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3 Latter-day Saint scriptures to help you understand Jesus’ temptations in the wilderness
Jasmin Gimenez's picture
Post contributed by Jasmin Gimenez
February 5, 2019
Jesus Tempted in the Wilderness by James Tissot
Jesus Tempted in the Wilderness by James Tissot

Many Christians are aware that Jesus was tempted by the devil when He was in the wilderness for 40 days. However, the Bible can only get us so far in understanding what was really going on while Jesus secluded Himself in the desert. Additional scriptures from the Restoration can go a long way in helping unveil some of the mysterious things in this story. The Book of Mormon, the Pearl of Great Price, and the Joseph Smith Translation all add to our understanding of Jesus’ temptations in the wilderness.

1. Joseph Smith Translation for Luke 4:5

Prophets go up into mountains to be endowed with knowledge and power from God


Moses on Mount Sinai by Jean-Léon Gérôme. Image via Wikimedia Commons.

Moses on Mount Sinai by Jean-Léon Gérôme. Image via Wikimedia Commons.

During this episode, the devil took Jesus up into a mountain and tempted Him with all the kingdoms and worldly power humanity could offer if Jesus would worship Satan. Jesus wisely responded that people should only worship God. However, the Joseph Smith Translation helps us understand that it may not have been the devil that whisked Jesus up into a mountain, but rather the Spirit (Luke 4:5 JST, cf. Matthew 4:8 JST).

We learn from Nephi and Moses that the Lord sometimes brings His prophets up to mountains to give them special instruction and knowledge of God’s creations and plan for His children. Nephi recorded that he “was caught away in the Spirit of the Lord, yea, into an exceedingly high mountain” (1 Nephi 11:1). It was there upon a mountain that Nephi received a grand vision of God’s plan of salvation.

Moses likewise “was caught up into an exceedingly high mountain” to be endowed with knowledge and power from God (Moses 1:1). Like Jesus, Moses was tempted by the devil right as he was trying to commune with God.

The Brother of Jared went up into a mountain with 16 stones. He asked God to cause them to shine so that his people would have light in their barges when they crossed the ocean. The Brother of Jared carried the stones in his hand to the mountain, was instructed concerning God’s creations, and ultimately was allowed to enter into the full presence of Jesus Christ and behold His spiritual body. The account says that because of his faith, the Brother of Jared “could not be kept from beholding within the veil,”  (Ether 3).

Nephi, the Brother of Jared, and Moses all had temple-like experiences on the top of mountains as they spoke with God. To learn more about the possible endowment experiences of Nephi and Moses, read this KnoWhy.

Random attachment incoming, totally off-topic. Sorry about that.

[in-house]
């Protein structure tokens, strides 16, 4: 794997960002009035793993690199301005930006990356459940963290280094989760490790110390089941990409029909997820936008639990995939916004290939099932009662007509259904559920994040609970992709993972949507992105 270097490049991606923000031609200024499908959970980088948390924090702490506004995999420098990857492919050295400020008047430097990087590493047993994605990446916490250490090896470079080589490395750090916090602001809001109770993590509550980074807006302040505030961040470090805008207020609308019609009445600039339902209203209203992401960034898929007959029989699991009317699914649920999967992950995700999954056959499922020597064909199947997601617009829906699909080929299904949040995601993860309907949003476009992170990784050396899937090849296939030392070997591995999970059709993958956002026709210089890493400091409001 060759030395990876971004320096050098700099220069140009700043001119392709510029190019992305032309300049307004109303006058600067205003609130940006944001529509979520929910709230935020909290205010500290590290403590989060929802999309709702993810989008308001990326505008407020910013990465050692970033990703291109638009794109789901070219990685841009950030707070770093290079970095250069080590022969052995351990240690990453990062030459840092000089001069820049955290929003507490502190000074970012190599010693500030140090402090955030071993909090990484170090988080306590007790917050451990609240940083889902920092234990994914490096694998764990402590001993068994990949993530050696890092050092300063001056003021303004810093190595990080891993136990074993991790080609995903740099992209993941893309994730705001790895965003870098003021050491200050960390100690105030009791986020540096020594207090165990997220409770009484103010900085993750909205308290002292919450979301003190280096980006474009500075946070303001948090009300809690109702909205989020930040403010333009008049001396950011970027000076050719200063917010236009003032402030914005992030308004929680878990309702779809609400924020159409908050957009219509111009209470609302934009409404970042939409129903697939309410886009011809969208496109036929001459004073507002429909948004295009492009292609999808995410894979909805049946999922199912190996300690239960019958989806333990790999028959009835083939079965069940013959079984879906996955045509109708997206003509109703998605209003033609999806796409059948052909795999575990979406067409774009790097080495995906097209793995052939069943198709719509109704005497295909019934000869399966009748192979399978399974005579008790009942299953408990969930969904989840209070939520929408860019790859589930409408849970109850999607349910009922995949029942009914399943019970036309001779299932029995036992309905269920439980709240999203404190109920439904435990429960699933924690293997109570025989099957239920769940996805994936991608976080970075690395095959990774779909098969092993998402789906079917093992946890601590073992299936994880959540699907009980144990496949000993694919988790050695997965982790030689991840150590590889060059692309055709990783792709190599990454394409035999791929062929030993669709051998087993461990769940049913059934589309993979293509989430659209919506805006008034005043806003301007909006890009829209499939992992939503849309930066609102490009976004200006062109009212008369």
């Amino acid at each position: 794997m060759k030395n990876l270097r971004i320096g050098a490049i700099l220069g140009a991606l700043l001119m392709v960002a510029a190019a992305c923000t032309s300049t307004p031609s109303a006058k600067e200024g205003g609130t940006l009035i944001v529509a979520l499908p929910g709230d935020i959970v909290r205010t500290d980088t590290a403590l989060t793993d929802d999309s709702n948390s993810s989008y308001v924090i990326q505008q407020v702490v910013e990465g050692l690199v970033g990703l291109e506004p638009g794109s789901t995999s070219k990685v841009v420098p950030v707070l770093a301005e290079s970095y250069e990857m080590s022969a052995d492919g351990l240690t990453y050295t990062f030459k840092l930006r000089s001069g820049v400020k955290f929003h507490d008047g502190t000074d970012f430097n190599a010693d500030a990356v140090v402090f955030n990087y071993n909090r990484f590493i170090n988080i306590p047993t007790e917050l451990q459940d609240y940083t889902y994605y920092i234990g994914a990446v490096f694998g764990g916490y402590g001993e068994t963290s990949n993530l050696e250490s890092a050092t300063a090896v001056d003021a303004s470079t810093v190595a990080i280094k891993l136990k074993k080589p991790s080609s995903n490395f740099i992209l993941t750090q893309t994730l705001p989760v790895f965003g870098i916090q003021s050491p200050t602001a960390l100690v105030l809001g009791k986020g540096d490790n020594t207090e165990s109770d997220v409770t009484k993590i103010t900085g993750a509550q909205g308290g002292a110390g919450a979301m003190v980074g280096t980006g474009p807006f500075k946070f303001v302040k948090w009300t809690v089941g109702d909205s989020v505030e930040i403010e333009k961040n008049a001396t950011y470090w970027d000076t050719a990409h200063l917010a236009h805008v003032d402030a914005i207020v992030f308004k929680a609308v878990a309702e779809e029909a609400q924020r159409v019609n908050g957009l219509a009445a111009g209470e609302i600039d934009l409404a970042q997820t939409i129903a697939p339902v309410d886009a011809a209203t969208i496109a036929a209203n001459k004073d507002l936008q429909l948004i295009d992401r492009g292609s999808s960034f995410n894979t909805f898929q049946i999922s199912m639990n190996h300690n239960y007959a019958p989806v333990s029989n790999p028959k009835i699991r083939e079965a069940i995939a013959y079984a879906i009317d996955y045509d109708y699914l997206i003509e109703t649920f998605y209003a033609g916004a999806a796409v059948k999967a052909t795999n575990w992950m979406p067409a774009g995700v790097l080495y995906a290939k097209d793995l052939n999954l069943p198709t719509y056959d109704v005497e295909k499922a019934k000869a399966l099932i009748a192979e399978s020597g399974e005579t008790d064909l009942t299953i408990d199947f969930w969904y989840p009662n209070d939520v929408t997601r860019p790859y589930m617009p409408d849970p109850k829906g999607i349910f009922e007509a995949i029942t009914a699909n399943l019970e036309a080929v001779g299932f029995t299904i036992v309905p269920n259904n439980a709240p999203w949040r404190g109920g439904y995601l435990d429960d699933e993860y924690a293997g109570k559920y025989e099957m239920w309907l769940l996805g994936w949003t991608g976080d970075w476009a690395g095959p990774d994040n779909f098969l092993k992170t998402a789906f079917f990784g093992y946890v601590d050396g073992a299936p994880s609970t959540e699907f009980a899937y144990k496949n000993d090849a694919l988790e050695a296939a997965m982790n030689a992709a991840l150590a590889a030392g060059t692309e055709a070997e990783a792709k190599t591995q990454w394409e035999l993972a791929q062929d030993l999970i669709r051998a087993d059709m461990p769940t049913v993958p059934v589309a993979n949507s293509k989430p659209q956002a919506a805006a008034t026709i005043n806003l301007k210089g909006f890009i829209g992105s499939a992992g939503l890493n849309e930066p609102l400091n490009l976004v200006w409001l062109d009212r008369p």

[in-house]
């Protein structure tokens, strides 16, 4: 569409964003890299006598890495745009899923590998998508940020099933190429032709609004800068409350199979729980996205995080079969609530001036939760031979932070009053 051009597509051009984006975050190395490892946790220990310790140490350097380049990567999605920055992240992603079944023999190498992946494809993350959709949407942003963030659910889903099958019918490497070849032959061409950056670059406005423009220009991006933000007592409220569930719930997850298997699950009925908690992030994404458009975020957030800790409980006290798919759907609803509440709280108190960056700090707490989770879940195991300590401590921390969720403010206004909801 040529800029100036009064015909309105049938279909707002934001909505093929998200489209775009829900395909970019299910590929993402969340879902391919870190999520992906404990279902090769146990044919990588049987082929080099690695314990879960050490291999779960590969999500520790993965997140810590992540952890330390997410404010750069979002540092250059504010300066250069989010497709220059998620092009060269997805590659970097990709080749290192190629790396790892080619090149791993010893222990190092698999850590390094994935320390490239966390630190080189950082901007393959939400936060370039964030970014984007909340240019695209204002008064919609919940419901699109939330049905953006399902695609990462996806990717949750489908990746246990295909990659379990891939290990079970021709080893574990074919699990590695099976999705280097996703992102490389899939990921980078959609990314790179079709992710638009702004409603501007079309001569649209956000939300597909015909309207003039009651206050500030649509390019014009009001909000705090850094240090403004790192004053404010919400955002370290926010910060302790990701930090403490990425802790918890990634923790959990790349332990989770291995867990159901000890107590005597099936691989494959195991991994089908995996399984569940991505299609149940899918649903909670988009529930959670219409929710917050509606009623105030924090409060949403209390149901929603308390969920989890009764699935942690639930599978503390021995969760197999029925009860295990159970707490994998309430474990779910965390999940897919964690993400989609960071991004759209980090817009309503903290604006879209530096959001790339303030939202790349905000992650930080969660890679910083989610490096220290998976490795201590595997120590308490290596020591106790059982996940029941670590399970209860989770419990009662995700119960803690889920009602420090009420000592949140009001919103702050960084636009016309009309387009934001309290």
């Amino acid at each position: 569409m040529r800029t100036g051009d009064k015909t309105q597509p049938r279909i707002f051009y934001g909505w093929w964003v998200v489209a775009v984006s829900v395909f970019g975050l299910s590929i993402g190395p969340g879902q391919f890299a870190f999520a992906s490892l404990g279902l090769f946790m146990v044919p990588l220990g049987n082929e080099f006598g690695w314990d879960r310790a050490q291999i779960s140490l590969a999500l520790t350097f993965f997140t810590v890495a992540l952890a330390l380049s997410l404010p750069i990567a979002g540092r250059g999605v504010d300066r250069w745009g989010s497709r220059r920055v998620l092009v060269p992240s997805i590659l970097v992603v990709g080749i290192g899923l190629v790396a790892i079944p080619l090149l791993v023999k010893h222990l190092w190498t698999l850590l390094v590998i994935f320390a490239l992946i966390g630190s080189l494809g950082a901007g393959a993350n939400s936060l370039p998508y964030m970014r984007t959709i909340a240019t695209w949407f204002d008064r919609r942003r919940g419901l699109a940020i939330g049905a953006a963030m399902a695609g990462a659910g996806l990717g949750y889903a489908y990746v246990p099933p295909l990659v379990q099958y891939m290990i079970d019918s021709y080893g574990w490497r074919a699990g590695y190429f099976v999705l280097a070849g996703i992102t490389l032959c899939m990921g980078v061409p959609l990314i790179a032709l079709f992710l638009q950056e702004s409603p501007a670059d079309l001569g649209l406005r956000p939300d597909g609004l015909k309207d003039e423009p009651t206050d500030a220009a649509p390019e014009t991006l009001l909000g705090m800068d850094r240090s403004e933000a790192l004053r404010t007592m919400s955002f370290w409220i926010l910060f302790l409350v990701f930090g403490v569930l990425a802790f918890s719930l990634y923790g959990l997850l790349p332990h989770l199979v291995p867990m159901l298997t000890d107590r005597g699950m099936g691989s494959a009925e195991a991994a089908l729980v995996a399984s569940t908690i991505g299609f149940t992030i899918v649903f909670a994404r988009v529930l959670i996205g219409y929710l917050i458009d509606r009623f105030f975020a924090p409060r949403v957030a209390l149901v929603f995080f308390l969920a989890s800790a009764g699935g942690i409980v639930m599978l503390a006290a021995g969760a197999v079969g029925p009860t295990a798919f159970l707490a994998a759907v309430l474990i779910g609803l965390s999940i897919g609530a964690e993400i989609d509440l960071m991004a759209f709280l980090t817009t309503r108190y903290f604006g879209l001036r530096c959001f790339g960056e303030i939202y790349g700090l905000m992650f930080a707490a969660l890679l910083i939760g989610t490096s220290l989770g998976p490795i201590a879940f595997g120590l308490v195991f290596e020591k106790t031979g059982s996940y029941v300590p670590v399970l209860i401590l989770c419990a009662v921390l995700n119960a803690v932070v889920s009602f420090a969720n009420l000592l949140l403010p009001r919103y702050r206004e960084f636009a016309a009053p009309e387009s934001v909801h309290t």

2. Alma 7:11–12

Alma correctly predicted what the Savior would suffer in the wilderness


Christ in the Wilderness by Ivan Kramskoi. Image via Wikimedia Commons.

Christ in the Wilderness by Ivan Kramskoi. Image via Wikimedia Commons.

Many years before the Savior was born, Alma the Younger preached to the people in Gideon about Jesus Christ. He prophesied that in addition to suffering temptations, Jesus Christ would suffer all kinds of things—like hunger, fatigue, loneliness, and helplessness—so that He could perfectly empathize with His people.

And he shall go forth, suffering pains and afflictions and temptations of every kind; and this that the word might be fulfilled which saith he will take upon him the pains and the sicknesses of his people. … and he will take upon him their infirmities, that his bowels may be filled with mercy, according to the flesh, that he may know according to the flesh how to succor his people according to their infirmities. (Alma 7:11–12)

While many of the things Alma and Isaiah predicted would come to pass in Gethsemane and on the cross, Jesus Christ also suffered temptations of hunger and fatigue during his 40 days in the wilderness so that He would know what it feels like to be a human subject to mortal weaknesses. Learn more about Alma’s teachings about Jesus Christ in this KnoWhy.

3. Mosiah 7:4–5

40 days in the wilderness is a significant period of time


Noah's ark on the Mount Ararat by Simon de Myle. Image via Wikimedia Commons.

Noah's ark on the Mount Ararat by Simon de Myle. Image via Wikimedia Commons.

Jesus was in the wilderness fasting for 40 days before the devil came to tempt Him. The number 40 shows up many times in scripture. Some of the most famous examples include:

  • Ammon wandered for 40 days in the wilderness before finding King Limhi and his people (Mosiah 7:4–5).
  • Rain fell for 40 days and 40 nights during the flood (Genesis 7:4).
  • Moses spoke with God for 40 days upon Mount Sinai (Deuteronomy 9:11).
  • The children of Israel wandered for 40 years in the wilderness (Numbers 32:13).
  • Important kings like David and Solomon were said to have ruled for 40 years (2 Samuel 5:4; 1 Kings 11:42).
  • Elijah spent 40 days in the wilderness of Horeb (1 Kings 19:8).

The number 40 can symbolize a period of testing, trial, or probation. After Ammon and his brethren wandered in the wilderness for 40 days, they were blessed by finally entering the land of Nephi and being able to deliver the people of Limhi out of bondage.

While the children of Israel often complained to the Lord during their 40 years of probation in the wilderness, Jesus Christ symbolically reversed all these acts of faithlessness by His own acts of faithfulness during His own 40 days in the wilderness.

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